It’s probably an understatement to say that 2020 was quite a challenging year, wouldn’t you agree? But I’d be a liar if I said it was all bad because there were a few positive things that happened in our lives. We bought our first house, we’re both healthy along with our friends and families, there were new babies and engagements (not us!) and despite COVID raging across the world we were still able to sneak away for a few camping trips. Not to mention we purchased our favorite piece of camping gear (the little wins matter too)! We hope that when you reflect on this past year of uncertainty and insanity you too can think of a few bright spots throughout 2020, the year that “must not be named.”
We weren’t taking as many camping trips as usual in 2020 so we also weren’t buying much gear. Of the few things we did purchase there’s one gem that sticks out and was by far the BEST $35 I spent on camping equipment: a Coleman portable tabletop butane stove. Honestly it’s probably one of my favorite pieces of camping gear that I’ve ever bought. We’ve been camping for most of our lives and have cooked on all sorts of propane grills, with charcoal, and over campfires. We really love and prefer campfire cooking — it feels so primitive — but you can’t always rely on being able to start a fire. It could be too windy or damp to get a fire started, or as we’ve learned the hard way there might be a fire ban where you’re camping. If you’ve read any of our blogs you’ll know that we always preach to prepare and do research, so make sure to check online or call the campground or local Bureau of Land Management (BLM) office to see if there are fire bans in effect, before you go heading off with all your firewood in tow, food and no backup plan. Pretty sure we ended up eating our lunch for dinner, i.e., turkey sandwiches.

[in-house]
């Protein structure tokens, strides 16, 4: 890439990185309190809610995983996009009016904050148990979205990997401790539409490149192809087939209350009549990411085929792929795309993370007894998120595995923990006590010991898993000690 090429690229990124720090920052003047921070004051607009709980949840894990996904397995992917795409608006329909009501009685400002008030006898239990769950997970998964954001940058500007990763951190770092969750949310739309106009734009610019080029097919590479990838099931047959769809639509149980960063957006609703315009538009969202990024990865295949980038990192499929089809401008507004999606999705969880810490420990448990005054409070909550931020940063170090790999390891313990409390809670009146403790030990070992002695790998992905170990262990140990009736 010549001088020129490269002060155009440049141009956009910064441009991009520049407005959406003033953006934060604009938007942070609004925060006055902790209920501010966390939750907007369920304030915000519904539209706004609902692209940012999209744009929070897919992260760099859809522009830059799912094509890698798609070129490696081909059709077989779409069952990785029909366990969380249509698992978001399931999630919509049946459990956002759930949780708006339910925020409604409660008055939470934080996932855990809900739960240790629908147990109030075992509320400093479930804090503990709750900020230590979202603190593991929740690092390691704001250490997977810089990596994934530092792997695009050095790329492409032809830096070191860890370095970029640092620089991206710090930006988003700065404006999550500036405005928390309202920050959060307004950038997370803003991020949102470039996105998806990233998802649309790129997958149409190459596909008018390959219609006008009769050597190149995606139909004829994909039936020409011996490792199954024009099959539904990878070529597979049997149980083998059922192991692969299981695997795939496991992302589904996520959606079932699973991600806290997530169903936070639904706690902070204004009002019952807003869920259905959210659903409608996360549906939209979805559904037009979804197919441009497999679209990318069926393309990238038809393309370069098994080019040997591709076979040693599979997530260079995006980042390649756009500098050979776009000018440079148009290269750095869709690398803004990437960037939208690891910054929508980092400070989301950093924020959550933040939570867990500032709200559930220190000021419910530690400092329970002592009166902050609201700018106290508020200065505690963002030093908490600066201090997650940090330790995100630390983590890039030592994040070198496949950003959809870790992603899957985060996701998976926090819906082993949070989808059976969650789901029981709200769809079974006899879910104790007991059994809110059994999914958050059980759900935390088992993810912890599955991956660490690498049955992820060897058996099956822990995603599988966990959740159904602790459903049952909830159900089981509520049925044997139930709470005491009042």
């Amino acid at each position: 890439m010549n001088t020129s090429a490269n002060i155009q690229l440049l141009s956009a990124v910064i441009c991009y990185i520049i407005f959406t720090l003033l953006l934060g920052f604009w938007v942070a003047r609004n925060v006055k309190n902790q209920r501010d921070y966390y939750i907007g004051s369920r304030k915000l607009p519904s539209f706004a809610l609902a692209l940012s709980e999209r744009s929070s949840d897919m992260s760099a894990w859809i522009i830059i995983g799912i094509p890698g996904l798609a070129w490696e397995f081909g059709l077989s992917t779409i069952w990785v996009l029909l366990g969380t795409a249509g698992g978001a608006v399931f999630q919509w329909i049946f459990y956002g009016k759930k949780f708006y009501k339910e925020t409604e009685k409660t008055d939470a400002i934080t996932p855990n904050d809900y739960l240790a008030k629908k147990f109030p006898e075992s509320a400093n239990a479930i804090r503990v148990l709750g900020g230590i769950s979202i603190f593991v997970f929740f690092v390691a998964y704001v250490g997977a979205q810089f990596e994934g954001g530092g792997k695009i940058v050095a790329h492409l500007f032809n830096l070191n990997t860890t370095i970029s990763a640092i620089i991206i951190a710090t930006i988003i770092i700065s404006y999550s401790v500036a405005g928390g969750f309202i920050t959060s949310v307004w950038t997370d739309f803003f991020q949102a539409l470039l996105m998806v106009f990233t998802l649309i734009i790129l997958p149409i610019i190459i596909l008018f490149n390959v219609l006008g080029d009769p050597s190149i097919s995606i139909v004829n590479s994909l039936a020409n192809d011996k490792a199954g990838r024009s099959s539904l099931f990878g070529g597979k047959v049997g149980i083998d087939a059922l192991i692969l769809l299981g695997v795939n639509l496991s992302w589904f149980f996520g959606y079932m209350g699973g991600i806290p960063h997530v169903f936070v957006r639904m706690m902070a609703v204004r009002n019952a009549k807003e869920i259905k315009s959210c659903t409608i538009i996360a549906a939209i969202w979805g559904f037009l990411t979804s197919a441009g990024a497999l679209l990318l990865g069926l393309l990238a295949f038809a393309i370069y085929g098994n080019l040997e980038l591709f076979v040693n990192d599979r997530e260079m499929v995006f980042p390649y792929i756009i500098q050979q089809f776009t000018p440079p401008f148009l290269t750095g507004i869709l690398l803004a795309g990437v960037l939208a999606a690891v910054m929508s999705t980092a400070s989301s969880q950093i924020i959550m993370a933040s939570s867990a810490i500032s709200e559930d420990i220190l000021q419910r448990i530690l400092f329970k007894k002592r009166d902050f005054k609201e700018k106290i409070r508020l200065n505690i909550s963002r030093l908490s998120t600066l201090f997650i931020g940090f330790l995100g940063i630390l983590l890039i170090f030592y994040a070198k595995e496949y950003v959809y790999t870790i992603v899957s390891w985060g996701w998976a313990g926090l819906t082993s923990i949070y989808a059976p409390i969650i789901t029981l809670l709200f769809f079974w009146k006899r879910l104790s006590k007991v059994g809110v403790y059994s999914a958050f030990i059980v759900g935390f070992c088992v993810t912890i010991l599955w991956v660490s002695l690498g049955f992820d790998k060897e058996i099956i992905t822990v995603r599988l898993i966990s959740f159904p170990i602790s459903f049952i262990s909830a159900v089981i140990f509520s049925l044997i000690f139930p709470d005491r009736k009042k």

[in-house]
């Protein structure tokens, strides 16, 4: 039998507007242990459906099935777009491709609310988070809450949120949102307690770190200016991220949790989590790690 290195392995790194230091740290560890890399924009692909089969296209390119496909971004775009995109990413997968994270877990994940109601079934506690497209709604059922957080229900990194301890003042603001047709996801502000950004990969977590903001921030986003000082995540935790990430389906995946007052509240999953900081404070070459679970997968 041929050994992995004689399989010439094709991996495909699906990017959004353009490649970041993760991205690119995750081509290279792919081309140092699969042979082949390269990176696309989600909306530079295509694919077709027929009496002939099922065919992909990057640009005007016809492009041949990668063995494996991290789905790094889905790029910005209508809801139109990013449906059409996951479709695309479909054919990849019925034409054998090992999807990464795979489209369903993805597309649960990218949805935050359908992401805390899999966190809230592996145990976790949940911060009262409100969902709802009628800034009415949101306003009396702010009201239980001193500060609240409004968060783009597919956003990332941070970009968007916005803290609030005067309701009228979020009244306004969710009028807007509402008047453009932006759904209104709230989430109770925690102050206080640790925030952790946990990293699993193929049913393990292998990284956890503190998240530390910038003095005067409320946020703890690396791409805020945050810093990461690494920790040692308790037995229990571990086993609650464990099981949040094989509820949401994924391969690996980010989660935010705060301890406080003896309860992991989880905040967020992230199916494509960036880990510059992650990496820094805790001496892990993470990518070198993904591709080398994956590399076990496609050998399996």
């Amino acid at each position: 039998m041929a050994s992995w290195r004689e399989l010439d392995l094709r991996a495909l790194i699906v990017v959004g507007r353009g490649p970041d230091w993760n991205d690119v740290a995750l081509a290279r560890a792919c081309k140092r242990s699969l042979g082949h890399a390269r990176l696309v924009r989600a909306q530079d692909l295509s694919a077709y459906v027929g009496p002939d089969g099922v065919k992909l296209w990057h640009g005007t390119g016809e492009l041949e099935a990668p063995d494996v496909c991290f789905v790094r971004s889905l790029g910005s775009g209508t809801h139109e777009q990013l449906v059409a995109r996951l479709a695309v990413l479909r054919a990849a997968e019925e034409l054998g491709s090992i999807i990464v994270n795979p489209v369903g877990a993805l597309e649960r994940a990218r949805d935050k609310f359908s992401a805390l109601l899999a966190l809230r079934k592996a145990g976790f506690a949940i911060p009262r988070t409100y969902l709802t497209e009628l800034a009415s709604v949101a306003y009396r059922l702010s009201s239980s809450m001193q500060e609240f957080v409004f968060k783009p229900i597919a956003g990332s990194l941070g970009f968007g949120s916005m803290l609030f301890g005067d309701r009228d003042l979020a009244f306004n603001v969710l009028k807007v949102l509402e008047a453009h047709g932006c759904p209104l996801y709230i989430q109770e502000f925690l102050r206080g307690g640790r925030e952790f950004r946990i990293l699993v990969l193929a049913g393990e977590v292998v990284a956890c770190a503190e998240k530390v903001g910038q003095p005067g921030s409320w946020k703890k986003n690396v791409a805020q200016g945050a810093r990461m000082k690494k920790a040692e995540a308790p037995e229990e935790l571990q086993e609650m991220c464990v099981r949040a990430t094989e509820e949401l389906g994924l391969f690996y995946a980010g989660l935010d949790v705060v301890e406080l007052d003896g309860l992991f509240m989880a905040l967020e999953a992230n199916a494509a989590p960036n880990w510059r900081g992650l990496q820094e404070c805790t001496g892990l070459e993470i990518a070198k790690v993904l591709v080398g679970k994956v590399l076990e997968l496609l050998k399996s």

We’ve actually had our eyes on these little butane camp stoves for awhile now. Our good friends have one which we’ve used camping many of times and always noticed how efficient it seemed and appeared easy to use. I’ve owned a few different propane grills including a three-in-one burner/griddle/grill, which sounds pretty convenient but I always found these grills to be awkwardly shaped, a little heavy, and would end up collecting tons of grease. It also seemed to burn through those little cans of propane rather quickly, which felt wasteful. Typically we travel by car and camp in a tent so saving space is crucial, and these bulky, heavier grills just weren’t cutting the mustard.
Why we love our butane camp stove
Initially we were worried that we’d miss having the grill, but you can do pretty much all the same cooking with the one-burner camp stove. It’s especially handy for car camping because it’s extremely light and compact and comes in it’s own carrying case that you can squeeze virtually anywhere in a packed vehicle. I was stressed that I was going to blow myself up but fortunately the little butane stove is super easy to use. You basically lock an 8.8 ounce can of butane into the side, hit the ignition button and voila, you’re cooking with gas! The flame is very easy to adjust with the knob and we found that the stove heats up quickly and evenly. Even on a few windy nights of camp cooking the flame stayed lit. The burner supports up to a ten inch pan or pot. For a small stove that weighs just under five pounds this thing packs a big punch for only $35 — you can check it out on Amazon.